Santa Clarita, a community of 220,000 in Los Angeles County, California, recently signed a dark fiber lease agreement with Southern Californian telecommunications provider Wilcon. The city hopes to improve high-speed Internet access for local businesses; this ten-year contract allows Wilcon to provide services via publicly owned fiber-optic cable originally buried for traffic controls. 

The New Agreement

From the City Council’s June 28th agenda, the new agreement includes the following:

  • Initial anticipated annual revenues of $72,256 based on $840 per year per fiber mile.
  • Annual fiber lease rate adjustment based on [Consumer Price Index] (CPI) for the Los Angeles area.
  • Initial anticipated lease of 86.02 total fiber miles.
  • City maintains control and ownership of all fiber at all times.
  • Lease of dark fiber is not exclusive to Wilcon.
  • City may opt out of the contract without cause after ten (10) years.

Santa Clarita and Wilcon can extend their agreement on identical terms for three consecutive periods of five years following the original ten-year term, leading to a potential contract length of twenty-five years. 

Using Existing Assets To Promote Business Connectivity

The third largest city in Los Angeles County is home to the Six Flags Magic Mountain amusement park, a handful of aerospace engineering firms, several medical equipment manufacturers, and a strong business community. Yet, local industry groups like Santa Clarita Business Journal (SCBJ) identified unaffordable Internet access as a major barrier for local businesses, as highlighted by its May 2015 publication

The City Council recently published its 2020 Goals, which include two Internet-specific objectives:

  • Work with the Economic Development Council (EDC) to provide recommendations and strategies on how to ensure high-speed Internet access to business parks.
  • Establish a revenue-generating program that utilizes existing infrastructure to leverage resources and potentially promote greater bandwidth access to the community. 

The lease agreement with Wilcon will move Santa Clarita toward achieving those goals. Although the lease will connect several business parks and individual businesses already located on the existing network, it will open the door for Wilcon or another Internet service provider (ISP) to expand the network to serve even more Santa Clarita businesses. 

Crosstown Traffic Lends a Hand

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As communities like Winston-Salem, North Carolina, and Kane County, Illinois, have shown, extra fiber cables already laid for traffic controls can act as the foundation for better local Internet access. We’ve also written about the city of Aurora, Illinois, received a $12 million grant from the Federal Highway Administration to construct 60 traffic signals. The city has now extended its network to schools, businesses, hospitals, and other community anchor institutions.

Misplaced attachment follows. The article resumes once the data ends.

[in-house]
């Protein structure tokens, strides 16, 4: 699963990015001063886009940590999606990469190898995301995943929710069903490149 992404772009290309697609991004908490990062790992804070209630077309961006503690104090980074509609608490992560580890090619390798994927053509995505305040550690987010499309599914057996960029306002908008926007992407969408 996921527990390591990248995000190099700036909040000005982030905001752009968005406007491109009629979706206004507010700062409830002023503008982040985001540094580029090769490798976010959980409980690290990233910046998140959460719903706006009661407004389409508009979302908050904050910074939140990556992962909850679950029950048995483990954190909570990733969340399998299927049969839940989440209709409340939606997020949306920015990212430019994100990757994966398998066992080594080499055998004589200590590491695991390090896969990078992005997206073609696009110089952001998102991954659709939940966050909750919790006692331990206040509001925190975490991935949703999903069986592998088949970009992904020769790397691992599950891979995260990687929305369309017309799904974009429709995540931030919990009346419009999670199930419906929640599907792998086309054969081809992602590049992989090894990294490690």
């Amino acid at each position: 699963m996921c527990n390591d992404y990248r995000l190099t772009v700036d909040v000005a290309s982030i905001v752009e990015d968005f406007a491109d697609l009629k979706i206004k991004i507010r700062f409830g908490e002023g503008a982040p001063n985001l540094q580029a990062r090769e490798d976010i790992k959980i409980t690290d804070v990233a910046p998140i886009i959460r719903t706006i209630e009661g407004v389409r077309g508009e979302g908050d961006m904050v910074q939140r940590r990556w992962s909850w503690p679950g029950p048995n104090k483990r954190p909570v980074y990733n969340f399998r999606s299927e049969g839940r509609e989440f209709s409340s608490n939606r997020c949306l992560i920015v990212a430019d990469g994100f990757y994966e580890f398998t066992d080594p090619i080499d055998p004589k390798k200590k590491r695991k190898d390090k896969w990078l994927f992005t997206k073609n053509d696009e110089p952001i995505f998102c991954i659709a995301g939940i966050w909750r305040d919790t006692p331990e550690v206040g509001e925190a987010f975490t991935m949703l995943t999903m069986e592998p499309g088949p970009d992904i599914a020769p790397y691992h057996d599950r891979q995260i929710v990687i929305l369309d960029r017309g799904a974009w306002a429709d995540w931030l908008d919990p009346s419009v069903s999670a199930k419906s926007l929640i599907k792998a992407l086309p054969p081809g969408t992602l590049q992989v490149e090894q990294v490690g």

Santa Clarita initially laid 96 strands of fiber to manage traffic signals and cameras starting in 2002, planning ahead for future growth. The City shared the initial expense of the $3.4 million infrastructure project with the Metro Transit Authority. Since then, Santa Clarita has incrementally expanded the network to over 70 miles, using state and federal grants to fund the expansions. Traffic operations take up less than one-third of the network's full capacity. For about four years now, the city has eliminated the cost of leased lines by using its fiber-optic network to interconnect its municipal facilities.

Freedom Dark Fiber Networks was the first private dark fiber provider to work with the city. Freedom used the network to provide services to a number of entities, including the Los Angeles Department of Water and Power, Southern California Edison, AT&T, and Verizon. The company leased small portions of city-owned fiber on a short-term basis to fill in gaps on its network. In 2013, Wilcon acquired Freedom Dark Fiber Networks. At that point, both the city and Wilcon decided it was time to renegotiate.

Dark Fiber = Bright Future

Even with up to eight strands dedicated to Wilcon’s network, about 50 percent of the city’s fiber remains unlit. Now it finds itself with a new revenue stream estimated at more than $700,000 over the course of the next ten years, thanks to its contract with Wilcon. In addition to reducing the cost of maintaining connectivity for its municipal facilities, Santa Clarita is providing an environment where businesses can get the fast, affordable, reliable, connectivity they need.